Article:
TAPIF Fellow Plans to Challenge the Educational Norms
July 19, 2021
While on a Teaching Assistant Program in France Fellowship, Jules Taylor ’21 hopes to learn who she is as an educator, while absorbing everything she can about the culture, language, and food of Paris.
The Teaching Assistant Program in France (TAPIF) offers recipients the opportunity to teach English to French students of all ages for seven months. Each year, over 1,500 American citizens and permanent residents teach in public schools across all regions of metropolitan France and in the overseas regions of France such as French Guiana, Guadeloupe, Martinique and Réunion.
Taylor is assigned to Academie de Créteil, located just outside of Paris.
“I studied abroad in Paris, France, and absolutely fell in love with the city,” says Taylor. “If I hadn’t experienced the amazing semester in Paris that I did, I’m not sure I would have the confidence to pursue an entire year in another country. I promised myself that I would find a way to return, so TAPIF was the perfect opportunity for me.”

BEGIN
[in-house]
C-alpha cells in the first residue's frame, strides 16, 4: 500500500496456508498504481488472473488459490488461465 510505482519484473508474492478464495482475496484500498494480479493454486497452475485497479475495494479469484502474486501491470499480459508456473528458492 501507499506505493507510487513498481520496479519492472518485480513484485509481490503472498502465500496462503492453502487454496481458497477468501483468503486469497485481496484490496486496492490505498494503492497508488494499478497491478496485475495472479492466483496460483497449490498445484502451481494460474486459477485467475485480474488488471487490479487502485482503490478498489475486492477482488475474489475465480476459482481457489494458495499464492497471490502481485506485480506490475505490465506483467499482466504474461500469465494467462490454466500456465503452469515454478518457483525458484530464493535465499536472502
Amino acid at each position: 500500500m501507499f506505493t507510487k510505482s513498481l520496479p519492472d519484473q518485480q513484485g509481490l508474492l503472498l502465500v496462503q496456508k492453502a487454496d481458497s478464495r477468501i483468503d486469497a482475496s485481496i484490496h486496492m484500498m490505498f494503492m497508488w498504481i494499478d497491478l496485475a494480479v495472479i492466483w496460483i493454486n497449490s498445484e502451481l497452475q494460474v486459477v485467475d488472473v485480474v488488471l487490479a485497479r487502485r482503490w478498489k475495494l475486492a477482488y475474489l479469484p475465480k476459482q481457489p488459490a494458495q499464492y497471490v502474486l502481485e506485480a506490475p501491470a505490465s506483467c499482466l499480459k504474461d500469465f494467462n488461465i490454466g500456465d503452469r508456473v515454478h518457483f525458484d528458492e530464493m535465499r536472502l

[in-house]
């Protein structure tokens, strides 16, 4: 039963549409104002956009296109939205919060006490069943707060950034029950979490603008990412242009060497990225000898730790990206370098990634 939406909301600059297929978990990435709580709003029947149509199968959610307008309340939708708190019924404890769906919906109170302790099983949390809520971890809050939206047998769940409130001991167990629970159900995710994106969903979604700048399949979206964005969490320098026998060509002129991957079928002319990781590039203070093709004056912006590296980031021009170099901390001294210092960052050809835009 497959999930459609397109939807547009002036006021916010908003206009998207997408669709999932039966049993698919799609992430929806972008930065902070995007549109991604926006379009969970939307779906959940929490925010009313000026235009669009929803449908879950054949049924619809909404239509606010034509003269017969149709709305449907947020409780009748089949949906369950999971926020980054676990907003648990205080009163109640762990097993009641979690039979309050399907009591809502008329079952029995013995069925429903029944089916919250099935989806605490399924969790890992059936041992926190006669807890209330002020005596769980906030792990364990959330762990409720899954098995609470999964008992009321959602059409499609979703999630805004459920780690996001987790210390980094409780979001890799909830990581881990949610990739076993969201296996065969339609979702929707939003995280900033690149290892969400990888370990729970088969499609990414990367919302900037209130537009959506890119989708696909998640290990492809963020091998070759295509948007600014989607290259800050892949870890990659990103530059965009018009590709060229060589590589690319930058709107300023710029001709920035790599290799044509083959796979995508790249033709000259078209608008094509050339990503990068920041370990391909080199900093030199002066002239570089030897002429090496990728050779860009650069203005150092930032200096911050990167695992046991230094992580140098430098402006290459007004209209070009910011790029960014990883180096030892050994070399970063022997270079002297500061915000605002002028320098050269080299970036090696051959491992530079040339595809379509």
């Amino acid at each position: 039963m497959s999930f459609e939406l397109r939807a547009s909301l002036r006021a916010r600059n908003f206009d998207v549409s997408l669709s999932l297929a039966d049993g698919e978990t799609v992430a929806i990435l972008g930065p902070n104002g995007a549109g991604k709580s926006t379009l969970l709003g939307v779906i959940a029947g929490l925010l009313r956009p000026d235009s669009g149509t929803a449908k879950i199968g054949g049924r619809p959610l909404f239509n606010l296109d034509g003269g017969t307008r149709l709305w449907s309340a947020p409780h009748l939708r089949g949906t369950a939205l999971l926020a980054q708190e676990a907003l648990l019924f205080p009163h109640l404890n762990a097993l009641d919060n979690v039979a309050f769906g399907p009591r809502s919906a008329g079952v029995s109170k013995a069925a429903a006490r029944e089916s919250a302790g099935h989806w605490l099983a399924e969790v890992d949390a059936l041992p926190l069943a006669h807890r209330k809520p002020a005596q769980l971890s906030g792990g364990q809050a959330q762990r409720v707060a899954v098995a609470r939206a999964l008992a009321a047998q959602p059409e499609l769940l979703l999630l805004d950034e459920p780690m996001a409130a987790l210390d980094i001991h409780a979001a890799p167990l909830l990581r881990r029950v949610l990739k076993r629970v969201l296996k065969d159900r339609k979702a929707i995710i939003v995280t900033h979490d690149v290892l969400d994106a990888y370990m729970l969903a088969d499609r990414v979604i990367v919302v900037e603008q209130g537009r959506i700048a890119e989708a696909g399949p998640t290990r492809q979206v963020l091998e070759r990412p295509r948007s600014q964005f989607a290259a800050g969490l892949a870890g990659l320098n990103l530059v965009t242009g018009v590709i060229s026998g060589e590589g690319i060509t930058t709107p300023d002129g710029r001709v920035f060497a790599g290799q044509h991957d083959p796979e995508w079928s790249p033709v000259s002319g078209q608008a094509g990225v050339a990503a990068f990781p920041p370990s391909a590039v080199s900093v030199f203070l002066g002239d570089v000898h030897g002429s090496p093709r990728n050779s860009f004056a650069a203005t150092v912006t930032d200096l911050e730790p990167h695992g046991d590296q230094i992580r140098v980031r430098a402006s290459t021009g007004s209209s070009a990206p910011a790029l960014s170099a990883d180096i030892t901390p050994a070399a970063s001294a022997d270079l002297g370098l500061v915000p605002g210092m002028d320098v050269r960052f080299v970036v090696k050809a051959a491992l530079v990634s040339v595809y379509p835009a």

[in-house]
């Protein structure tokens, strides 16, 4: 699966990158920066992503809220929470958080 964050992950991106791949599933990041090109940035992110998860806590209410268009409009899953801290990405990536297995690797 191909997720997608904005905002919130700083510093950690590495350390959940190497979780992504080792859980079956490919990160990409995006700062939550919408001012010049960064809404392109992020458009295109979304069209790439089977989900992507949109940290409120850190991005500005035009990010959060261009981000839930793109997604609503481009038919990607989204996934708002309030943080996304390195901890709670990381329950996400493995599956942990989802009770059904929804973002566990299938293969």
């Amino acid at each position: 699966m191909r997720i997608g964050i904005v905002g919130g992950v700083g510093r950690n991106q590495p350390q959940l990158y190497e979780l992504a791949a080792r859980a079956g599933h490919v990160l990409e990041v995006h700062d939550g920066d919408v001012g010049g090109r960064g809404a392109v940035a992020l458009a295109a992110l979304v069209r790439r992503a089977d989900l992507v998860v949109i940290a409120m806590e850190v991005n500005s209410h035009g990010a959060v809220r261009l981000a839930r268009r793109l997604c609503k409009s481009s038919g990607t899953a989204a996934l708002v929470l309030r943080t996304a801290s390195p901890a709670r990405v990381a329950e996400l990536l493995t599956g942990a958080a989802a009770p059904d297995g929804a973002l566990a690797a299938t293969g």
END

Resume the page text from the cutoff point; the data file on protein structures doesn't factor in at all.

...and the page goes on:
Taylor’s interest with languages began in elementary school, where she studied Spanish up until 5th grade and jumped at the opportunity to add French to her toolkit. She studied the language throughout high school and majored in French and sociology at Oberlin College.
“I’m not sure exactly what it is about the language that I’m so drawn to, but there’s just something about it I can’t get enough of,” she says.
Talor is currently in the process of applying to graduate schools back in her hometown of New York City. She hopes to pursue a master's degree in education.
At Oberlin College, Taylor served as a Ninde Scholars tutor within the Oberlin city schools. She graduated Phi Beta Kappa—America’s most prestigious academic honor society—and is a Comfort Starr Award recipient.
“Ever since I decided to pursue a career in education, I’ve been highly motivated by the dream that I could create a learning environment for every learner,” says Taylor. “Too often, students are left behind because the education system isn’t really built for every type of learner. Working from the source, the classroom, I wish to challenge the educational norms.”
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